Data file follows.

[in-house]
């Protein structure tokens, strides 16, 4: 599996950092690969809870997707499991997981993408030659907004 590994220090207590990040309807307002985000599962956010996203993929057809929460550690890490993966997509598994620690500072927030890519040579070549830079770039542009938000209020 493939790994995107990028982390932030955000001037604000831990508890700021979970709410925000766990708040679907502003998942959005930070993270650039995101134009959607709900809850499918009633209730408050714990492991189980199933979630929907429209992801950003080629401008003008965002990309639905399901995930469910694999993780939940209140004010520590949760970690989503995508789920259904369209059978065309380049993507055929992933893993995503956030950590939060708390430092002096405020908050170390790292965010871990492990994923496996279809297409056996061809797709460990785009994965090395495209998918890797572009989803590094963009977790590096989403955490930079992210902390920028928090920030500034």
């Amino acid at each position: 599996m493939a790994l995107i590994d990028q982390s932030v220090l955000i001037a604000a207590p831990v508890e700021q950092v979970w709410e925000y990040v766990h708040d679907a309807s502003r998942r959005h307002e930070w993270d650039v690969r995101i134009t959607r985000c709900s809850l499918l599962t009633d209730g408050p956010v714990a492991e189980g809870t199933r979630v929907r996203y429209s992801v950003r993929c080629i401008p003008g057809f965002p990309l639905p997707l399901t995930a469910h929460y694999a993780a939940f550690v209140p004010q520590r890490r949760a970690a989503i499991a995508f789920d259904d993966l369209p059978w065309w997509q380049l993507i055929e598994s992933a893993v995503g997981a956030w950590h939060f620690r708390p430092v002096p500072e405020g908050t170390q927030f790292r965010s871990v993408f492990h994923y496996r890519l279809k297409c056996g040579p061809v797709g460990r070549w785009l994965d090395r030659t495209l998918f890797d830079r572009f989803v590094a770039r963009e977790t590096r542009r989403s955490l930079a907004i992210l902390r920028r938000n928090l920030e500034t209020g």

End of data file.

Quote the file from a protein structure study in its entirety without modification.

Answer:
[in-house]
């Protein structure tokens, strides 16, 4: 599996950092690969809870997707499991997981993408030659907004 590994220090207590990040309807307002985000599962956010996203993929057809929460550690890490993966997509598994620690500072927030890519040579070549830079770039542009938000209020 493939790994995107990028982390932030955000001037604000831990508890700021979970709410925000766990708040679907502003998942959005930070993270650039995101134009959607709900809850499918009633209730408050714990492991189980199933979630929907429209992801950003080629401008003008965002990309639905399901995930469910694999993780939940209140004010520590949760970690989503995508789920259904369209059978065309380049993507055929992933893993995503956030950590939060708390430092002096405020908050170390790292965010871990492990994923496996279809297409056996061809797709460990785009994965090395495209998918890797572009989803590094963009977790590096989403955490930079992210902390920028928090920030500034």
């Amino acid at each position: 599996m493939a790994l995107i590994d990028q982390s932030v220090l955000i001037a604000a207590p831990v508890e700021q950092v979970w709410e925000y990040v766990h708040d679907a309807s502003r998942r959005h307002e930070w993270d650039v690969r995101i134009t959607r985000c709900s809850l499918l599962t009633d209730g408050p956010v714990a492991e189980g809870t199933r979630v929907r996203y429209s992801v950003r993929c080629i401008p003008g057809f965002p990309l639905p997707l399901t995930a469910h929460y694999a993780a939940f550690v209140p004010q520590r890490r949760a970690a989503i499991a995508f789920d259904d993966l369209p059978w065309w997509q380049l993507i055929e598994s992933a893993v995503g997981a956030w950590h939060f620690r708390p430092v002096p500072e405020g908050t170390q927030f790292r965010s871990v993408f492990h994923y496996r890519l279809k297409c056996g040579p061809v797709g460990r070549w785009l994965d090395r030659t495209l998918f890797d830079r572009f989803v590094a770039r963009e977790t590096r542009r989403s955490l930079a907004i992210l902390r920028r938000n928090l920030e500034t209020g």